Tyson Foods, the country’s largest chicken producer, fired a supplier after an undercover video was released Tuesday by animal rights group Compassion Over Killing, showing chickens at a Virginia chicken farm being beaten, stabbed, stomped upon, thrown down and run over by forklifts, according to The Washington Post.
Doug Ramsey, Tyson's group president of poultry, said the company terminated its contract with the farm and moved birds from the facility. Ten employees were fired after the video was released.
Ramsey maintained Tyson’s commitment to proper animal handling, saying the company would conduct a video conference with senior managers at poultry facilities to reinforce that commitment.
This isn’t the first time —or even the second — that Tyson has been accused of cruelty to animals. In 2015 and 2016, Tyson was in the spotlight for horrific behavior by employees at chicken farms. After a 2016 video showed Tyson workers stomping, kicking and suffocating chickens at several facilities, Tyson executive Christine Daugherty said although all of the employees in the video had been trained in proper animal handling, the employees ignored it. At the time, Tyson said it would retrain all its live poultry workers in animal welfare policies.
While Tyson apparently has a pervasive culture crisis to contend with, it faces additional pressure from consumers who are increasingly concerned with animal welfare, and are willing to pay higher prices to buy from companies that take on a more humane approach.
At the same time, protein-rich foods are in high demand. Chicken consumption is at an all-time high, with the average American eating more than 91 pounds of chicken per year. Tyson benefits from this increase in poultry consumption with Q4 2017 sales at $10.2 billion, an increase of nearly $1 billion from the same time in 2016.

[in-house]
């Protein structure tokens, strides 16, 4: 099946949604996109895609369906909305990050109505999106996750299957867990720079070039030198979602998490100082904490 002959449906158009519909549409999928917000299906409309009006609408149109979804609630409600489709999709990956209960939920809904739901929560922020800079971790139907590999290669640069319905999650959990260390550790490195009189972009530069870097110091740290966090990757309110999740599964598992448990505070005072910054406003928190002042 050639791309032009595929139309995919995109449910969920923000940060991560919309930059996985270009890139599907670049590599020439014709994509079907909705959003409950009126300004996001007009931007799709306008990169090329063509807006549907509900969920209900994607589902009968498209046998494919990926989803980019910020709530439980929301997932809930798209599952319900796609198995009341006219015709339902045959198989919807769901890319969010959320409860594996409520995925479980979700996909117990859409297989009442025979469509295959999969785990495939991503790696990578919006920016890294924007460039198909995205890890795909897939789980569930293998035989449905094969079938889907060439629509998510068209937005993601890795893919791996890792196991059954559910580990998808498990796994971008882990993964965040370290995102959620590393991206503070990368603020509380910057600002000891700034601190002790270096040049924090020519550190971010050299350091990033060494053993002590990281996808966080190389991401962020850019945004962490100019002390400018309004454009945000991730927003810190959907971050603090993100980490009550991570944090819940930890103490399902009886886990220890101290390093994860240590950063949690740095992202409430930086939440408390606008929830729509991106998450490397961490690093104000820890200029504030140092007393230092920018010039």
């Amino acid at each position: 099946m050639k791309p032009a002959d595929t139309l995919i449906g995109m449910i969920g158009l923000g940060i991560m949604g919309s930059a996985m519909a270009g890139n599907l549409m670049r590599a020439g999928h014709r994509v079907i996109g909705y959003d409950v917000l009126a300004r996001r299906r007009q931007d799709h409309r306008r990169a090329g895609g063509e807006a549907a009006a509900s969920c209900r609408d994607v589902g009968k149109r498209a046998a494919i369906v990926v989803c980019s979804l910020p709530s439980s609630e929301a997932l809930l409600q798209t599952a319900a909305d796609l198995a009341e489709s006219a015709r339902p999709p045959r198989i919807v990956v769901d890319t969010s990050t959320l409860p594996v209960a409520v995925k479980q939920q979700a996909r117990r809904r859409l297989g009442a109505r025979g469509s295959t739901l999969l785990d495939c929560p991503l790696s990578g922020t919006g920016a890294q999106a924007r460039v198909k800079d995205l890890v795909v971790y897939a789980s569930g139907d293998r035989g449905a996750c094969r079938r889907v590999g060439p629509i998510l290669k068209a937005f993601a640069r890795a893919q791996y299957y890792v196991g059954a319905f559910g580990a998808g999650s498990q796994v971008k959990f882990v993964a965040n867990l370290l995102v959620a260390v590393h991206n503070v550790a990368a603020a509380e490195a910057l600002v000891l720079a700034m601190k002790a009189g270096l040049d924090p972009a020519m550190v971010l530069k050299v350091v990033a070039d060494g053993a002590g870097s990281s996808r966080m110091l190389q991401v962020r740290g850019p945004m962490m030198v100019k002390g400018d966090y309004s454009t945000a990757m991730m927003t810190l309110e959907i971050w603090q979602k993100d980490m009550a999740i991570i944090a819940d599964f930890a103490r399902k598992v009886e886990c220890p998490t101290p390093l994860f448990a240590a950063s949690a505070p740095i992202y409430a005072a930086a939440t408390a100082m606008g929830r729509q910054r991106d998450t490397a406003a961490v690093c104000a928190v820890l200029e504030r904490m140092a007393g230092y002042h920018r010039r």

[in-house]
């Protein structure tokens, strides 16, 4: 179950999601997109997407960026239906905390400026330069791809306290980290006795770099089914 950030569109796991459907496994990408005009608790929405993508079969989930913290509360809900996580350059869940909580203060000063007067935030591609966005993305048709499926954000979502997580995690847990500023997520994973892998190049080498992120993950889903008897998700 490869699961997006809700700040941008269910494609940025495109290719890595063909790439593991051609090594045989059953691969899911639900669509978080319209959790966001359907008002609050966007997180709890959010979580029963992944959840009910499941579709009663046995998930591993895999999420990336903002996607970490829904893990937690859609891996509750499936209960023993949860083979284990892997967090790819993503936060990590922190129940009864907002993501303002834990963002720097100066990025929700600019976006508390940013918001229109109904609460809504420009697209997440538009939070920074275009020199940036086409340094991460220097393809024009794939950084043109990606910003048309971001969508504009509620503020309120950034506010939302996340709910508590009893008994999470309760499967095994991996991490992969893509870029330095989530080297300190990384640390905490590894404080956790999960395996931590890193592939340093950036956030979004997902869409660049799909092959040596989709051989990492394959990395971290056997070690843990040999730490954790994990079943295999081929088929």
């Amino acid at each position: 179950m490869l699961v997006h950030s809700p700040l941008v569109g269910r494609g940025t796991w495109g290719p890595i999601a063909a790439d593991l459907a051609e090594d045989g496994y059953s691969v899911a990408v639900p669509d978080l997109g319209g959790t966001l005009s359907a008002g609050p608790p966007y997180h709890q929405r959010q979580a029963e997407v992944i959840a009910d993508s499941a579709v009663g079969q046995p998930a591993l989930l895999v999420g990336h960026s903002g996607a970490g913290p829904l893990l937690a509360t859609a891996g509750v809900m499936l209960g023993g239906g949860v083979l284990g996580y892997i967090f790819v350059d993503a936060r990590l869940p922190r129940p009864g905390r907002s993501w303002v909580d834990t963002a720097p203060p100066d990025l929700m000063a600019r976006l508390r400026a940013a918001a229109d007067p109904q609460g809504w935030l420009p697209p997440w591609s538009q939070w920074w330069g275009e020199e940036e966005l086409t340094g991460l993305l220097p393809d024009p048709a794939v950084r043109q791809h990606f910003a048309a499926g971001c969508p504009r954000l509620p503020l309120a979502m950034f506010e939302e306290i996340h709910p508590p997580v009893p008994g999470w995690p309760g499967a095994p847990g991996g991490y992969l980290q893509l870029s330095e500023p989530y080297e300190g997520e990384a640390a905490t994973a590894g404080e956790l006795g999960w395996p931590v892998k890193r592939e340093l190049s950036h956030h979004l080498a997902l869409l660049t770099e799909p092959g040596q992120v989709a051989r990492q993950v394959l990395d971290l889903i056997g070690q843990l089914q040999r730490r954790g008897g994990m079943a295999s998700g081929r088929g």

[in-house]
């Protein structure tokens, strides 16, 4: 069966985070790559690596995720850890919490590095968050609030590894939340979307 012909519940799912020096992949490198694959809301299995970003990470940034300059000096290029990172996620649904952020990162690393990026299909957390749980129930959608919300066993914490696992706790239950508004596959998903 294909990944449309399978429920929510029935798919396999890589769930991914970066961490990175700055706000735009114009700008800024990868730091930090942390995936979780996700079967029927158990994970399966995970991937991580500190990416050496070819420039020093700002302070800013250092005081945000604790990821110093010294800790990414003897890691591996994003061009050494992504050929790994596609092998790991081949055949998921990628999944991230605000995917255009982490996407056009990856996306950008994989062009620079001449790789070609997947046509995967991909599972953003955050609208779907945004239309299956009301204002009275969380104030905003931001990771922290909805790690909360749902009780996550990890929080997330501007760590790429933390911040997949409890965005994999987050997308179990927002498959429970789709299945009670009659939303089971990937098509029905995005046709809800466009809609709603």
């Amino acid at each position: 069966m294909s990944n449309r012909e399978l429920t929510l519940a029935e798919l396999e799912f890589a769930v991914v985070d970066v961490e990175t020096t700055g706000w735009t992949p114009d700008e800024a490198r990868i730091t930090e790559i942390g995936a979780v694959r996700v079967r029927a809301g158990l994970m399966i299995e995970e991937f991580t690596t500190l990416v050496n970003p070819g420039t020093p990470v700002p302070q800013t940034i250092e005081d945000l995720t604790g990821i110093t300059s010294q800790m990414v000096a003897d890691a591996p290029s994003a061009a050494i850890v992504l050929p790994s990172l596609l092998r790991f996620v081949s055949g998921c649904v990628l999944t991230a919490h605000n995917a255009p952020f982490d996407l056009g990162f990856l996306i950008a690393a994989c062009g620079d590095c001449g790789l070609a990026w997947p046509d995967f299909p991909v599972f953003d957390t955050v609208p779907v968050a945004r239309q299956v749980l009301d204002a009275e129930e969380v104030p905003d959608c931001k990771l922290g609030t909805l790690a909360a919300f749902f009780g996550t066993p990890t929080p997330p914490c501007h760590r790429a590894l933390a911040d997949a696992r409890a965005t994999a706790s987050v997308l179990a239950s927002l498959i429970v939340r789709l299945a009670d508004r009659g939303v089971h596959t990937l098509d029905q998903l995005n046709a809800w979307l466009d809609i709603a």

For poultry farms, keeping up with demand means increasing production — and for some businesses, any method is fair game. In the video, Compassion Over Killing says these improper practices include feeding chickens antibiotics for rapid growth — going from hatchling to full grown in 45 days — housing as many chickens as possible in dark, small sheds with no light or room to move; and cruel slaughtering methods.
While Tyson has taken strides to treat its chickens more humanely, like in its pledge to eliminate antibiotics by 2018 and its plans to use gas to stun chickens before slaughter, it lags behind other companies. Burger King announced in March that by 2024, it would only use chickens that met the more humane welfare standards laid out by animal welfare certification Global Animal Partnership. Panera made a similar announcement about animal welfare standards last December.
Tyson might take a page out of competitor Perdue’s playbook. After cruel animal practices at a Perdue chicken supplier were outed in 2015, the nation's 4th largest chicken producer worked with animal rights groups. Last year, the company announced sweeping reforms, including housing chickens in sheds with more room and light.
Even if Tyson follows Perdue’s lead in making operational adjustments, the poultry leader will need to take a hard look at how to change the abusive culture that seems to infiltrate the organization and find ways to ensure its anti-cruelty commitment travels throughout the supply chain.